A couple years ago, I mentioned a New York state court decision that "could wreak some serious havoc on the world of authentication litigation." Briefly, the First Department had held that, unless a plaintiff can produce an expert who examined the work before he bought the work and can testify that it’s the same work that he now has in his possession, he would lose.
Now, in a subsequent decision in the same lawsuit, the First Department narrows that rule to the specific (odd) facts of this case:
"Contrary to defendants' contention, our decision need not have disastrous effects on the art market. We limit both this decision and our decision on the prior appeal to the facts of this case, i.e., a situation where defendants did not claim until many years after the sale and consignment that the artworks were forged, and they were unable to produce the people who had custody of the art between the time defendants sold it and the time they returned some of it to the United States; and plaintiff claimed that defendants, or the non-produced custodians of the art, forged it; and the custodians resided in a country that did not abide by the Hague Convention, so that plaintiff was unable to obtain evidence from them."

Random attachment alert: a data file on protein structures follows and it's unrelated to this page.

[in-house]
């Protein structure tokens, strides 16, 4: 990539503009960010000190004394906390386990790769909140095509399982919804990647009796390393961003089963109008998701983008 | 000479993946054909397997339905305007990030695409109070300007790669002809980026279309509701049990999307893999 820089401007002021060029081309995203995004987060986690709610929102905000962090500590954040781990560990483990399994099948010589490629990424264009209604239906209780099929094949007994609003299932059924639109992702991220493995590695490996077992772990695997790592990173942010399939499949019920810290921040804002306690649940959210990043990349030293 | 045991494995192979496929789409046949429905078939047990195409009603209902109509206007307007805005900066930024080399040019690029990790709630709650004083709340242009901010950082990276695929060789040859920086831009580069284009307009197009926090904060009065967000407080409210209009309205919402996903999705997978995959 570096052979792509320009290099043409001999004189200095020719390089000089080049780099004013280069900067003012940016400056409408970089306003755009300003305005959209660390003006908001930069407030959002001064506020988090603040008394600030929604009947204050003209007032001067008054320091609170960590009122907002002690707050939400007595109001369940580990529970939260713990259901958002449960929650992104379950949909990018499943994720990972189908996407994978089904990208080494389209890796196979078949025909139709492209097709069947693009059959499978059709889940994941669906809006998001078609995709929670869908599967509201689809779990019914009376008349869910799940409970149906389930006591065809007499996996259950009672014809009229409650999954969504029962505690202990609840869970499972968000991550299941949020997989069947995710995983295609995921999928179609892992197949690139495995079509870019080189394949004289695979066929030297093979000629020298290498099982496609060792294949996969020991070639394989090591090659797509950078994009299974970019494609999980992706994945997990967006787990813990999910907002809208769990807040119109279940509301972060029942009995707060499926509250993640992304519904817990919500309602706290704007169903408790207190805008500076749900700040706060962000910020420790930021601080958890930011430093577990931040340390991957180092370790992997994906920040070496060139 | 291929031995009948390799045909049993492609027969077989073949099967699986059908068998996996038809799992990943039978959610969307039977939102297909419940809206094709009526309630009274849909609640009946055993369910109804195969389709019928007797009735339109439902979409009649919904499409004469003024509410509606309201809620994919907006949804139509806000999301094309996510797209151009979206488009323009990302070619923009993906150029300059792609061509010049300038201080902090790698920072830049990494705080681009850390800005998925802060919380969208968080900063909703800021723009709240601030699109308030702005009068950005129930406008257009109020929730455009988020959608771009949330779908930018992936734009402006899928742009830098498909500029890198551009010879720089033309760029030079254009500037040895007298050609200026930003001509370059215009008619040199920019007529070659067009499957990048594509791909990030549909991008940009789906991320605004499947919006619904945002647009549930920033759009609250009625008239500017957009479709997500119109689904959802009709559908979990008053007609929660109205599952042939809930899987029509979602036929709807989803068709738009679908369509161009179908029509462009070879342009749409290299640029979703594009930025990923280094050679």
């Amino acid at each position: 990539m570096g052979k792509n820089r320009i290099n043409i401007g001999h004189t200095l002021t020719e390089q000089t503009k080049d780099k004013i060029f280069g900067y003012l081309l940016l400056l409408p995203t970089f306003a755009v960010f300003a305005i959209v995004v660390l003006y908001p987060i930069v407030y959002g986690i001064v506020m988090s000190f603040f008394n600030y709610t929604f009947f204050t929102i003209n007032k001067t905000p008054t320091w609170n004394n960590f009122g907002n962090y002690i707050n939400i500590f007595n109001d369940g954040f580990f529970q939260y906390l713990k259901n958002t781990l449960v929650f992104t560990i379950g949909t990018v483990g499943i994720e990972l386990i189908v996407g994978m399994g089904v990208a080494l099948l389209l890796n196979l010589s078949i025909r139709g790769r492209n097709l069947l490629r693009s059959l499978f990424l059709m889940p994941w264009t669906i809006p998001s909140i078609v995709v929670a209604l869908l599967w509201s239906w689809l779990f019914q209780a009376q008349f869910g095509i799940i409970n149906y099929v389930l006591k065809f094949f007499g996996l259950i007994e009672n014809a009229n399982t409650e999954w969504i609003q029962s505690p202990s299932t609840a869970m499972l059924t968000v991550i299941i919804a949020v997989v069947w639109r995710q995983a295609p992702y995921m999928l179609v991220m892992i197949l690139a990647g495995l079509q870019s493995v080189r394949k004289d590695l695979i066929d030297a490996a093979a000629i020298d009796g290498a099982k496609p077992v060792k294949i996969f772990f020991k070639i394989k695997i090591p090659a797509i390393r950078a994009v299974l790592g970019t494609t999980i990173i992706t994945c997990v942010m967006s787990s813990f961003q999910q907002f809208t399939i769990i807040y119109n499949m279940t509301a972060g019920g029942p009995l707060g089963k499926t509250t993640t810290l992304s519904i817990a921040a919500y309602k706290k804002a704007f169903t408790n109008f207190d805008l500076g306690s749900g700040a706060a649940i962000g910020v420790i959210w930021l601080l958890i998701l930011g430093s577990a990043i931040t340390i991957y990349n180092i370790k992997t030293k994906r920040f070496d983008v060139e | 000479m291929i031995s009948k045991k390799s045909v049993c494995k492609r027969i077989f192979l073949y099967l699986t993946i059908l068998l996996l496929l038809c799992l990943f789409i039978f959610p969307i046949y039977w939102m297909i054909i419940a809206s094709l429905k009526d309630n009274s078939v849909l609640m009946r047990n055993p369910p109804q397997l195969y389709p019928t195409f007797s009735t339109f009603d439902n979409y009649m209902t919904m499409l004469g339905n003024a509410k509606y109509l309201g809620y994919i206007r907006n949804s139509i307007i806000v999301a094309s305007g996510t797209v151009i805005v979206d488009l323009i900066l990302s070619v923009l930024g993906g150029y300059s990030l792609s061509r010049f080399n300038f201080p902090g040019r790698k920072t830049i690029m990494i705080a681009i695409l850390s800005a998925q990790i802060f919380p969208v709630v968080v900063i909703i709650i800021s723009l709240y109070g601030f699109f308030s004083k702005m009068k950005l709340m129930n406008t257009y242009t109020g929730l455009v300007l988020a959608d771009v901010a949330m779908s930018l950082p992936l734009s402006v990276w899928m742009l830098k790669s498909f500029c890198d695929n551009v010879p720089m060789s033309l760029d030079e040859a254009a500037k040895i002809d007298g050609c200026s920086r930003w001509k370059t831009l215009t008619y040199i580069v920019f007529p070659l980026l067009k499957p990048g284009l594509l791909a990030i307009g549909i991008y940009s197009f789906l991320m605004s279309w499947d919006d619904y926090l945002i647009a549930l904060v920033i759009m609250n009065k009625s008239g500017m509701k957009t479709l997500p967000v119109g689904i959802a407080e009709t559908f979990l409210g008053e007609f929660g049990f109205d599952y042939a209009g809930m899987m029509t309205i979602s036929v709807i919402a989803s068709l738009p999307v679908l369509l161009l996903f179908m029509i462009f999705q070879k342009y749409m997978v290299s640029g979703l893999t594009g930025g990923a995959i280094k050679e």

So if you've got a case with facts like that, you're in trouble. Otherwise, as you were.